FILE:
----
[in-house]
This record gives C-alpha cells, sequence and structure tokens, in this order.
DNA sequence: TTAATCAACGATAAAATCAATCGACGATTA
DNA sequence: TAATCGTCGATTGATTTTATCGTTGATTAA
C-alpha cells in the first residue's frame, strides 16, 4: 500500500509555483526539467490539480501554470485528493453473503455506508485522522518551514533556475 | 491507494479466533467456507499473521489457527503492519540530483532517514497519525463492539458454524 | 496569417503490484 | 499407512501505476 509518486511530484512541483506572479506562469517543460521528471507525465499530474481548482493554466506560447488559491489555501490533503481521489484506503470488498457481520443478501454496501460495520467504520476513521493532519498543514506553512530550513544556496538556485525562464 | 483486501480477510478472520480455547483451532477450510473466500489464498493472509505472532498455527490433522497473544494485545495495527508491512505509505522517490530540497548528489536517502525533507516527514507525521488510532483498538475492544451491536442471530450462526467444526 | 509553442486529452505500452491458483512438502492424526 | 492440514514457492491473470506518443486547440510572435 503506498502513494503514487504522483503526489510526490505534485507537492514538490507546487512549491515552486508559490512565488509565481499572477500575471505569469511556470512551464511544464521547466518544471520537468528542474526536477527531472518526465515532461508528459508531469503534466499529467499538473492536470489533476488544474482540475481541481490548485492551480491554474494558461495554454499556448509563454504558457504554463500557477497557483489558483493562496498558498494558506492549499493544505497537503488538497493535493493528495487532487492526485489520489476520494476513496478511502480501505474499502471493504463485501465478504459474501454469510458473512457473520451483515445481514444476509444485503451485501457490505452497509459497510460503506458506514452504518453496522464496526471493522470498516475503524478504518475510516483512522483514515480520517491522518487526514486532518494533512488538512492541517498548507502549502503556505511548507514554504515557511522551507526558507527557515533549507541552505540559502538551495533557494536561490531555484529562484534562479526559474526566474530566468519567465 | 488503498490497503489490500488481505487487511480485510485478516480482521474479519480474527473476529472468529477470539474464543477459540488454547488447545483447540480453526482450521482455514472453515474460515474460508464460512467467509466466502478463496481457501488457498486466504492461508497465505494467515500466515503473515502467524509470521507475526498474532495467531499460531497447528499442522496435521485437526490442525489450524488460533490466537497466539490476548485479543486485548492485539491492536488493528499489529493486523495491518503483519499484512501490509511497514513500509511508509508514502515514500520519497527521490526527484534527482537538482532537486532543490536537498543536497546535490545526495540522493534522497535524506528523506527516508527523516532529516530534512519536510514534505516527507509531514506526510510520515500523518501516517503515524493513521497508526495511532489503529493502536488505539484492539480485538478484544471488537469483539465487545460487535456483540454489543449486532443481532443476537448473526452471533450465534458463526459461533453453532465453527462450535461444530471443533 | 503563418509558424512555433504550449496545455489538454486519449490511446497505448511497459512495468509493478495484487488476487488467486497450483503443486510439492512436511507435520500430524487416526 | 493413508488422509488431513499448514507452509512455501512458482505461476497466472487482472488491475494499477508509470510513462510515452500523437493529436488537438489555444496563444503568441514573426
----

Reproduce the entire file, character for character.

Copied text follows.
[in-house]
This record gives C-alpha cells, sequence and structure tokens, in this order.
DNA sequence: TTAATCAACGATAAAATCAATCGACGATTA
DNA sequence: TAATCGTCGATTGATTTTATCGTTGATTAA
C-alpha cells in the first residue's frame, strides 16, 4: 500500500509555483526539467490539480501554470485528493453473503455506508485522522518551514533556475 | 491507494479466533467456507499473521489457527503492519540530483532517514497519525463492539458454524 | 496569417503490484 | 499407512501505476 509518486511530484512541483506572479506562469517543460521528471507525465499530474481548482493554466506560447488559491489555501490533503481521489484506503470488498457481520443478501454496501460495520467504520476513521493532519498543514506553512530550513544556496538556485525562464 | 483486501480477510478472520480455547483451532477450510473466500489464498493472509505472532498455527490433522497473544494485545495495527508491512505509505522517490530540497548528489536517502525533507516527514507525521488510532483498538475492544451491536442471530450462526467444526 | 509553442486529452505500452491458483512438502492424526 | 492440514514457492491473470506518443486547440510572435 503506498502513494503514487504522483503526489510526490505534485507537492514538490507546487512549491515552486508559490512565488509565481499572477500575471505569469511556470512551464511544464521547466518544471520537468528542474526536477527531472518526465515532461508528459508531469503534466499529467499538473492536470489533476488544474482540475481541481490548485492551480491554474494558461495554454499556448509563454504558457504554463500557477497557483489558483493562496498558498494558506492549499493544505497537503488538497493535493493528495487532487492526485489520489476520494476513496478511502480501505474499502471493504463485501465478504459474501454469510458473512457473520451483515445481514444476509444485503451485501457490505452497509459497510460503506458506514452504518453496522464496526471493522470498516475503524478504518475510516483512522483514515480520517491522518487526514486532518494533512488538512492541517498548507502549502503556505511548507514554504515557511522551507526558507527557515533549507541552505540559502538551495533557494536561490531555484529562484534562479526559474526566474530566468519567465 | 488503498490497503489490500488481505487487511480485510485478516480482521474479519480474527473476529472468529477470539474464543477459540488454547488447545483447540480453526482450521482455514472453515474460515474460508464460512467467509466466502478463496481457501488457498486466504492461508497465505494467515500466515503473515502467524509470521507475526498474532495467531499460531497447528499442522496435521485437526490442525489450524488460533490466537497466539490476548485479543486485548492485539491492536488493528499489529493486523495491518503483519499484512501490509511497514513500509511508509508514502515514500520519497527521490526527484534527482537538482532537486532543490536537498543536497546535490545526495540522493534522497535524506528523506527516508527523516532529516530534512519536510514534505516527507509531514506526510510520515500523518501516517503515524493513521497508526495511532489503529493502536488505539484492539480485538478484544471488537469483539465487545460487535456483540454489543449486532443481532443476537448473526452471533450465534458463526459461533453453532465453527462450535461444530471443533 | 503563418509558424512555433504550449496545455489538454486519449490511446497505448511497459512495468509493478495484487488476487488467486497450483503443486510439492512436511507435520500430524487416526 | 493413508488422509488431513499448514507452509512455501512458482505461476497466472487482472488491475494499477508509470510513462510515452500523437493529436488537438489555444496563444503568441514573426